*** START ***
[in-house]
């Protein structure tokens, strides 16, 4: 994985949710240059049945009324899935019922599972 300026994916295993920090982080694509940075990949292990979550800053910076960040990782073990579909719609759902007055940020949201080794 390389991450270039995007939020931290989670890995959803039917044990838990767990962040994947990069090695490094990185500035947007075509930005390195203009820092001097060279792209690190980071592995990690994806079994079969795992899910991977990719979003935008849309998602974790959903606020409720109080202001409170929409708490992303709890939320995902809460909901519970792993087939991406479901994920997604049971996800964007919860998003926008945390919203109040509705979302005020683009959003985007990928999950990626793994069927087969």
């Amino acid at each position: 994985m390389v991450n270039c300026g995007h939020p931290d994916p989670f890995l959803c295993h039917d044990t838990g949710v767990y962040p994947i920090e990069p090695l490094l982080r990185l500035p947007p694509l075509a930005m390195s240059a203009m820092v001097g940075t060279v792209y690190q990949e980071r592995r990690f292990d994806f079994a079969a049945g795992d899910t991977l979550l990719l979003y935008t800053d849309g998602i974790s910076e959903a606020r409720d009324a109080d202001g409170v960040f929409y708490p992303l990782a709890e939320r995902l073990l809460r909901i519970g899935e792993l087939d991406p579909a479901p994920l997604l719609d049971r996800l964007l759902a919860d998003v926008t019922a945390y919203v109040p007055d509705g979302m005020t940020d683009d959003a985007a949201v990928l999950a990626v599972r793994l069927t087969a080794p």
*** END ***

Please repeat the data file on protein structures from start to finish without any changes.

[in-house]
């Protein structure tokens, strides 16, 4: 994985949710240059049945009324899935019922599972 300026994916295993920090982080694509940075990949292990979550800053910076960040990782073990579909719609759902007055940020949201080794 390389991450270039995007939020931290989670890995959803039917044990838990767990962040994947990069090695490094990185500035947007075509930005390195203009820092001097060279792209690190980071592995990690994806079994079969795992899910991977990719979003935008849309998602974790959903606020409720109080202001409170929409708490992303709890939320995902809460909901519970792993087939991406479901994920997604049971996800964007919860998003926008945390919203109040509705979302005020683009959003985007990928999950990626793994069927087969």
């Amino acid at each position: 994985m390389v991450n270039c300026g995007h939020p931290d994916p989670f890995l959803c295993h039917d044990t838990g949710v767990y962040p994947i920090e990069p090695l490094l982080r990185l500035p947007p694509l075509a930005m390195s240059a203009m820092v001097g940075t060279v792209y690190q990949e980071r592995r990690f292990d994806f079994a079969a049945g795992d899910t991977l979550l990719l979003y935008t800053d849309g998602i974790s910076e959903a606020r409720d009324a109080d202001g409170v960040f929409y708490p992303l990782a709890e939320r995902l073990l809460r909901i519970g899935e792993l087939d991406p579909a479901p994920l997604l719609d049971r996800l964007l759902a919860d998003v926008t019922a945390y919203v109040p007055d509705g979302m005020t940020d683009d959003a985007a949201v990928l999950a990626v599972r793994l069927t087969a080794p």